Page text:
Title Format Sponsor
Interpreting the Forms czyta and czytaj in the Polish Conjugational System
Audio-Visual

Description

A discussion of how to derive the Polish forms czyta and czytaj, using the Jakobsonian one-stem verb system. Since the forms both appear to have the same stem (czytaj-) and ending (zero), linguists have struggled with the derivation of the two separate forms. The proposed solution is to treat imperatives as having both an internal and external word-final boundary, as evidence by devoicing phenomena. This boundary conditions the different forms in question.

Resource Link
The Enigma of the Polish form król and Jakobson’s Explanation of Slavic *tort forms
Audio-Visual

Description

Discusses the problematic issue of length reflexes in the o vowel of Polish *tort forms. Jakobson had assumed that the vowel o was a generalization of shortness, but this cannot explain the form król. Andersen’s theory of the relative chronology of short a > o is presented, along with a new proposal for a variable treatment of long o either as a single segment or a sequence of two shorts, accounting for the different *tort reflexes in Lekhitic-Sorbian and East Slavic.

Resource Link
Jakobson’s Remarks on the Evolution of Russian and the Slavic Languages
Audio-Visual

Description

Analyzes the methodology of Jakobson’s pioneering 1929 book on historical linguistics. Introduces Jakobson’s principles of compatible and incompatible features (such as tonal accent, intensity accent, and vowel quantity). The paper then presents the historical implications of incompatible feature coexistence, resulting from phonological change, as exemplified by the various Slavic language zones after the loss of final jer vowels.

Resource Link
3 of 692
Show all
Show free resources only
Show less
Show more
Upcoming Events
Oct
2019
25 - 26
Pennsylvania
Presentation
CALPER Materials and Resources

CALPER is co-sponsoring this year's 100th conference of the Pennsylvania State Modern Language Association (PSMLA). Please come visit us in the exhibit area and see our new materials and resources.

Event Link
Nov
2019
13
Texas
Workshop
OER Hangout: Joining a teaching community

In this discussion-based webinar, you will have the chance to talk with three educators who manage or are involved with teacher professional learning communities: Meredith White (#langchat), Oscar Joya (COERLL's Heritage Spanish community), and Una Daly (Community College Consortium for OER). There will be 20 minutes of presentation time where you will hear about how their communities started and evolved, how people communicate and collaborate within the community, and how you can get involved in these communities or start your own. The rest of the hour is for you to ask questions, talk to presenters, and share information about your own communities.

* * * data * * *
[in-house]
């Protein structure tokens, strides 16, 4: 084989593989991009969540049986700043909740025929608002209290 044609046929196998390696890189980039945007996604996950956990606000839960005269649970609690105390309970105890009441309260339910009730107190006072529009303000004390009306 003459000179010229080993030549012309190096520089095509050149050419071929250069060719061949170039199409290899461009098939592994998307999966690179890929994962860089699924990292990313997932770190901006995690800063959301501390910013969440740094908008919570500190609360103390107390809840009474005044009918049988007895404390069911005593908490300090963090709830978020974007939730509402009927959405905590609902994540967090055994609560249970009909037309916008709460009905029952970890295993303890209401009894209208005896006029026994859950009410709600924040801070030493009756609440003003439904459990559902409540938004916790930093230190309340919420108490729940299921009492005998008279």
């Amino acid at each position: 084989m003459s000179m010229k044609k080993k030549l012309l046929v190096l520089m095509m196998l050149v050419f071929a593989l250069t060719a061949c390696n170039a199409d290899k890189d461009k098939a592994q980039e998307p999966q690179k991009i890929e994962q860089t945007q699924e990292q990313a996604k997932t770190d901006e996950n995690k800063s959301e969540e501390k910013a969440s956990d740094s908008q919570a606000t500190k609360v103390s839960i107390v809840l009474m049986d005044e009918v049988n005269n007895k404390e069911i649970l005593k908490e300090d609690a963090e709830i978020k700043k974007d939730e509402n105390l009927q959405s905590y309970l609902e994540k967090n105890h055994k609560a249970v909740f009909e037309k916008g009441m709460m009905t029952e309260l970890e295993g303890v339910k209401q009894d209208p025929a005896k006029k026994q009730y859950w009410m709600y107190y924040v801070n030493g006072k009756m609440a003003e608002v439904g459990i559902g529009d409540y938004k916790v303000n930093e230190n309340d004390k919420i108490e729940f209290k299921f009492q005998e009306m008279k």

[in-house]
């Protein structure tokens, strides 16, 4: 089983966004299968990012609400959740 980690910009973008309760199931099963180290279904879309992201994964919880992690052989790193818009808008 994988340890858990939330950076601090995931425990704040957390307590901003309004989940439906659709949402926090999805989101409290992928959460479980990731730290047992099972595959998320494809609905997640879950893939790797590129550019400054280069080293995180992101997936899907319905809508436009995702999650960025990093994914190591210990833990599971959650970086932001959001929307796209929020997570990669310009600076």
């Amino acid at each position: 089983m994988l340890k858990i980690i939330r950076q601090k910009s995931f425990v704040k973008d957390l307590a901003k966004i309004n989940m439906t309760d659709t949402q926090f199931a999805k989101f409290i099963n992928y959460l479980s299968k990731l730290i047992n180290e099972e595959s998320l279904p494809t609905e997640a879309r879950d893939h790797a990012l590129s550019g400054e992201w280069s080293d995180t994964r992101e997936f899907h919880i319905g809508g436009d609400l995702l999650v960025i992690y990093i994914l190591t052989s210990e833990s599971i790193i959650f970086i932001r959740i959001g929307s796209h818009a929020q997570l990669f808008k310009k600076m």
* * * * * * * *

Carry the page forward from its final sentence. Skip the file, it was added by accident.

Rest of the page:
Event Link
Nov
2019
16
Arizona
Workshop
LaTeS: Genre Matters in Contextualized World Language

Genre Matters in Contextualized World Language Learning Francis John Troyan (Ohio State University) This workshop introduces participants to a genre theory and pedagogy that views spoken and written texts as genres that can be made visible and systematically taught to students. Participants will learn how to integrate genre into a backward design approach for the assessment and instruction of language that is centered on the development of the learner’s ability to communicate in written and spoken genres. Francis John Troyan, Assistant Professor of World Language Education at The Ohio State University, specializes in world language teacher development, genre and functional linguistics in K-12 world language education, and teacher practices in dual language immersion education. —————————— CERCLL’s biannual Language Teacher Symposium (LaTeS) is a professional development opportunity geared towards K12 educators. Registration is free. A certificate for Arizona Continuing Education is provided.

Event Link
0 - 3 of 5
All LRCs
Previous LRC
Next LRC
In 1990, the Department of Education established the first Language Resource Centers (LRCs) at U.S. universities in response to the growing national need for expertise and competence in foreign languages. Now, twenty-five years later, Title VI of the Higher Education Act supports sixteen LRCs, creating a national network of resources to promote and improve the teaching and learning of foreign languages.

LRCs create language learning and teaching materials, offer professional development opportunities for language instructors, and conduct and disseminate research on foreign language learning. All LRCs engage in efforts that enable U.S. citizens to better work, serve, and lead.

8 Areas of Focus

Each LRC has a unique story and mission, but all LRC work is organized around eight basic areas:
  • Research
  • Teaching materials
  • Digital tools and resources
  • Assessment
  • Professional development
  • Less commonly taught languages initiatives
  • K-12 initiatives
  • Outreach and dissemination

Contact Us

You may also contact each LRC individually by locating their directory information in the Meet the LRCs menu.

Funding

The U.S. Department of Education Title VI provides funding for Language Resource Centers. The contents of this website do not necessarily represent the policy of the U.S. Department of Education nor imply endorsement by the federal government.
© Title VI Language Resource Centers